Profile of Patients at Admission into an Inpatient Stroke Rehabilitation Programme: Cardiorespiratory Fitness and Functional Characteristics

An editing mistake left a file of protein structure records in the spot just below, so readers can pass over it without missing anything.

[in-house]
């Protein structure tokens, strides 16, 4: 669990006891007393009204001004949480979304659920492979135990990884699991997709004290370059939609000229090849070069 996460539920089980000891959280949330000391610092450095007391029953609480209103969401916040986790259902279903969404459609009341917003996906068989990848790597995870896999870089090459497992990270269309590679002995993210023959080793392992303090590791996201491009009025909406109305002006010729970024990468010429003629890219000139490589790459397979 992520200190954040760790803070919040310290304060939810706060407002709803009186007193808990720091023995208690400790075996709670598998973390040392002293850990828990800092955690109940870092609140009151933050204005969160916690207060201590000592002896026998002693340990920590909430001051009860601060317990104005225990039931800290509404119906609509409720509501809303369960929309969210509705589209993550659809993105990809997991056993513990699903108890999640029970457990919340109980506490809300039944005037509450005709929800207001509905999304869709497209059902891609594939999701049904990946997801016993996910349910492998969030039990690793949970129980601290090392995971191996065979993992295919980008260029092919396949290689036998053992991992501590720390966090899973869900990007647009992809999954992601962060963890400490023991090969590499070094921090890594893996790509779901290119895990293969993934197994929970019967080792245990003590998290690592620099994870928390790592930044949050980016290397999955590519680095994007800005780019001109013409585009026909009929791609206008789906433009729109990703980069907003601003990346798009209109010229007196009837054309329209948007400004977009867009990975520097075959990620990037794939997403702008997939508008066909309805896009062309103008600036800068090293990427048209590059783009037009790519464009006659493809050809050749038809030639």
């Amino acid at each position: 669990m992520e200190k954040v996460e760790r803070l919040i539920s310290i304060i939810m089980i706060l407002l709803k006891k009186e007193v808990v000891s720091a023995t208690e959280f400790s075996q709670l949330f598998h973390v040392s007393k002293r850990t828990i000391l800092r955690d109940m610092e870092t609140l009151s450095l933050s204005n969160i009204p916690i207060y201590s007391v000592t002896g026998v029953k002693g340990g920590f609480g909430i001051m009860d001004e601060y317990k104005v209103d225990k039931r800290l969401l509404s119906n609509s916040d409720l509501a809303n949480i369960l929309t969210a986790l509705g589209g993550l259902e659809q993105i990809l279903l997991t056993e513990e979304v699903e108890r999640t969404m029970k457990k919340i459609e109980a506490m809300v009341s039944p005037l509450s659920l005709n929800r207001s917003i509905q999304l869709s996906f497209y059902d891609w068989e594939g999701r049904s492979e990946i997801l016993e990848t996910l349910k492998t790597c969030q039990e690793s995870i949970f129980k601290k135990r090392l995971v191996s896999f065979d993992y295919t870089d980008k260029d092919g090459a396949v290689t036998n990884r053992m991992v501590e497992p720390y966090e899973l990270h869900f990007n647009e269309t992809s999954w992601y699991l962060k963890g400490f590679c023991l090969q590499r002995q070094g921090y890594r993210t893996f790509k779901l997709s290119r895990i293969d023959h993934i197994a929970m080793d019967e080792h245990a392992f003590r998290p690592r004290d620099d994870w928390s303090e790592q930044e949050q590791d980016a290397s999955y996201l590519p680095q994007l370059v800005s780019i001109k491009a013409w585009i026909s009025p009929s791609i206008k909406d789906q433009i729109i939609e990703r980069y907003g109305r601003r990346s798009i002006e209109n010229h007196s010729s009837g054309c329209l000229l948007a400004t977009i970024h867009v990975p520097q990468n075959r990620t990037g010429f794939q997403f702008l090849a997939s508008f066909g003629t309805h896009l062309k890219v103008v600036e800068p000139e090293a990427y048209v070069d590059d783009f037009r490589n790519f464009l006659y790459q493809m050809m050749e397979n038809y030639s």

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PURPOSE: The purposes of this study were to characterize the cardiorespiratory capacity of individuals on admission to inpatient rehabilitation following stroke and to examine the relationship between measures of cardiorespiratory capacity and standard indices of neurological deficit and functional status. METHODS: We recruited 45 patients within the first 10 days of admission to rehabilitation. We performed measures of aerobic fitness (VO(2)peak), functional status (Functional Independence Measure [FIM] and Clinical Outcomes Variable Score [COVS]), and neurological deficit (National Institutes of Health Stroke Scale [NIHSS] and Chedoke-McMaster Stroke Assessment scale [CMSA]). RESULTS: Nineteen women and 26 men with a mean (SD) age of 65.2 (14.5) years were admitted to rehabilitation 16.2 (11.9) (minimum 3, maximum 62) days post-stroke. Average VO(2)peak was less than half the value expected in age-matched healthy individuals at 11.1 (3.1) ml/kg/min. The associations between VO(2)peak and FIM, NIHSS, and COVS were weak (r = 0.25, -0.12, and 0.26 respectively, p = 0.12, 0.46, and 0.10 respectively). There were no differences in VO(2)peak in higher-functioning individuals with CMSA leg scores of 5 and 6 compared to lower-functioning individuals with scores of 3 and 4 (p = 0.30). CONCLUSION: Cardiorespiratory capacity is extremely low in individuals during the first 3 months after stroke. Alternative measures of functional or clinical status do not adequately reflect this cardiorespiratory state; thus, routine measurement of cardiorespiratory capacity should be considered, along with a risk-factor profile.
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